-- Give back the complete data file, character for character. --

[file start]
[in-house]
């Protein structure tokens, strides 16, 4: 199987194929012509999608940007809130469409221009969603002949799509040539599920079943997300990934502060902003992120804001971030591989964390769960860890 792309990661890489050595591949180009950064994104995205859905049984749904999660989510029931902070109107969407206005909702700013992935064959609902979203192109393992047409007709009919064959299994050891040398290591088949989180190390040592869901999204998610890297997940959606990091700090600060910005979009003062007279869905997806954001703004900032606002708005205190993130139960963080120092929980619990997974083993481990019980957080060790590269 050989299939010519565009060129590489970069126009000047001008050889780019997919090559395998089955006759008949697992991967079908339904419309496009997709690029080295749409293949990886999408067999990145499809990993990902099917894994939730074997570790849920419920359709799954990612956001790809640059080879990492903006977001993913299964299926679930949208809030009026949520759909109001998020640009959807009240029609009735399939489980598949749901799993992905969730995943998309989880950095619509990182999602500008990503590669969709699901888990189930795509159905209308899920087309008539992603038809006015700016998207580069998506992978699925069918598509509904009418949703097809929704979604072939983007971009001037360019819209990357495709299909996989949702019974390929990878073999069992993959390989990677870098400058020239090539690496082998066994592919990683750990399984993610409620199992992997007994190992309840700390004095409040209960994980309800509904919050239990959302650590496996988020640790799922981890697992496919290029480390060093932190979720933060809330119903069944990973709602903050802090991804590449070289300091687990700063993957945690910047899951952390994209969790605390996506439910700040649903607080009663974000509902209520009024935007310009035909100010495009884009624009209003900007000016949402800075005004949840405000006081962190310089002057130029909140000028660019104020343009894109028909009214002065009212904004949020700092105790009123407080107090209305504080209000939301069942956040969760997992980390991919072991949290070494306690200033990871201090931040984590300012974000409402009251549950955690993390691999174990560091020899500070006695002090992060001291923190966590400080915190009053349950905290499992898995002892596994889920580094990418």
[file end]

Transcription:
[in-house]
């Protein structure tokens, strides 16, 4: 199987194929012509999608940007809130469409221009969603002949799509040539599920079943997300990934502060902003992120804001971030591989964390769960860890 792309990661890489050595591949180009950064994104995205859905049984749904999660989510029931902070109107969407206005909702700013992935064959609902979203192109393992047409007709009919064959299994050891040398290591088949989180190390040592869901999204998610890297997940959606990091700090600060910005979009003062007279869905997806954001703004900032606002708005205190993130139960963080120092929980619990997974083993481990019980957080060790590269 050989299939010519565009060129590489970069126009000047001008050889780019997919090559395998089955006759008949697992991967079908339904419309496009997709690029080295749409293949990886999408067999990145499809990993990902099917894994939730074997570790849920419920359709799954990612956001790809640059080879990492903006977001993913299964299926679930949208809030009026949520759909109001998020640009959807009240029609009735399939489980598949749901799993992905969730995943998309989880950095619509990182999602500008990503590669969709699901888990189930795509159905209308899920087309008539992603038809006015700016998207580069998506992978699925069918598509509904009418949703097809929704979604072939983007971009001037360019819209990357495709299909996989949702019974390929990878073999069992993959390989990677870098400058020239090539690496082998066994592919990683750990399984993610409620199992992997007994190992309840700390004095409040209960994980309800509904919050239990959302650590496996988020640790799922981890697992496919290029480390060093932190979720933060809330119903069944990973709602903050802090991804590449070289300091687990700063993957945690910047899951952390994209969790605390996506439910700040649903607080009663974000509902209520009024935007310009035909100010495009884009624009209003900007000016949402800075005004949840405000006081962190310089002057130029909140000028660019104020343009894109028909009214002065009212904004949020700092105790009123407080107090209305504080209000939301069942956040969760997992980390991919072991949290070494306690200033990871201090931040984590300012974000409402009251549950955690993390691999174990560091020899500070006695002090992060001291923190966590400080915190009053349950905290499992898995002892596994889920580094990418």